“They’ve sent home letters in the past informing parents of programs with completely unobjectionable aims, which turn out to have been misleading when our kids reported on what was actually presented.”

    Can you give a specific example of what you are referring to here?

  • Patrocles

    For an European Christian, that’s nothing new, of course. We’ve had a lot of pseudo-Christian theology intending to make Christianity palatable to the socialist/communist governments in East Europe. But I suppose that American Christians have to learn it the hard way, by their own experience.

  • Carol A Ranney

    @Dan, “…less fearful, less paranoid, less judgmental and thus less Christian.” It’s unfortunate that the vocal religious portray this very warped view of what it means to be a true follower of Christ. We are to love our neighbors like we love ourselves–this would imply wanting things to be fair, safe, and welcoming for each other person we come in contact with. That is what Jesus would do (and did do on earth) and Christians, including our children in school, have no excuse to do anything less.

  • Richard Willmer

    @ Carol

    Perhaps it is also unfortunate that those of us who deplore the apparent malice of ‘religious extremists’.

    Of course the problem we face is that we wish to oppose them, but without adopting their methods and/or ‘style’. Sometimes it is difficult: I remember you once taking issue with me for being rather ‘rough’ with a supporter of the Bahati Bill. Fair enough – you had a point; however, I judged that, on that occasion, it was ‘less bad’ to ‘have a go’ (the Bahati Bill is an almost uniquely foul and despicable thing, for all sorts of reasons), than to ‘let it go’. (I would add that the commenter I was ‘rough’ with was a politician – no ‘babe in arms’ – and often does his gay bashing from a relative ‘position of strength’ … i.e. a bully.)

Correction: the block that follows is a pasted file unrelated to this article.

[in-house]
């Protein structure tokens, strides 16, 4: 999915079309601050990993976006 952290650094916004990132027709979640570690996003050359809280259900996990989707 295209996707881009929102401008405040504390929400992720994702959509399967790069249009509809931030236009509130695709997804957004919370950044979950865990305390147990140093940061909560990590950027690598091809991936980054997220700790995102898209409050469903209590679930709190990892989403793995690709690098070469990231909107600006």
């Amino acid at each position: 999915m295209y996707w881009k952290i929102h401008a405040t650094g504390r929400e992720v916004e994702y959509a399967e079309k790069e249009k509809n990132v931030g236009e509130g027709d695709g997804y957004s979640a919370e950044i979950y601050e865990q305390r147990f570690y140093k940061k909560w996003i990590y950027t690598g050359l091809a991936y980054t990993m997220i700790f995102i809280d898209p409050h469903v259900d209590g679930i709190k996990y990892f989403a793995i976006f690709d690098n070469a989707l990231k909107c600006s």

• Richard Willmer

    Oh dear! My first ended in mid-flow!

    It should have read:

    “Perhaps it is also unfortunate that those of us who deplore the apparent malice of ‘religious extremists’ often seem to have difficulty making our voices heard.”

  • Dan

    @Carol A. Ranney:

    “We are to love our neighbors like we love ourselves–this would imply wanting things to be fair, safe, and welcoming for each other person we come in contact with.”

    That sounds like a great idea. Please let us know when you plan to start this new religion.

  • Richard Willmer

    @ Dan

    Such a religion already exists: one only has to look at people like Desmond Tutu to see that. Tutu is not perfect, of course – and would never claim to be so – but his gracious and humorous approach to life is an example to us all.

    The problem lies with the use of religion as a tool of power politics; one only has has to look at the likes of Fischer and Lively to see that – their agenda is profoundly ‘political’.

    Perhaps things start going so horribly wrong with religion when people adopt the ‘God is on my side’ / ‘God’s purpose is to validate my agenda’ mindset?

  • MWorrell

    Ken, in one instance I can think of, the high school sent an email to all parents informing them about a day of education about tolerance (I don’t recall the actual name). There was quite a bit of information given about the content of the day, none of which hinted at the possibility of LGBT issues being discussed (the community is fairly conservative). When our daughter shared with us at the dinner table about the day, it turned out that LGBT issues where not only part of the presentation, they represented a substantial portion of the emphasis. I feel they were deliberately misleading because they didn’t want any challenges or blowback.

  • ken

    MWorrell says:

    October 24, 2012 at 3:10 pm

    So you are saying teaching tolerance is a worthy goal for the schools as long as it isn’t tolerance towards GLBT people? How christian of you.

  • MWorrell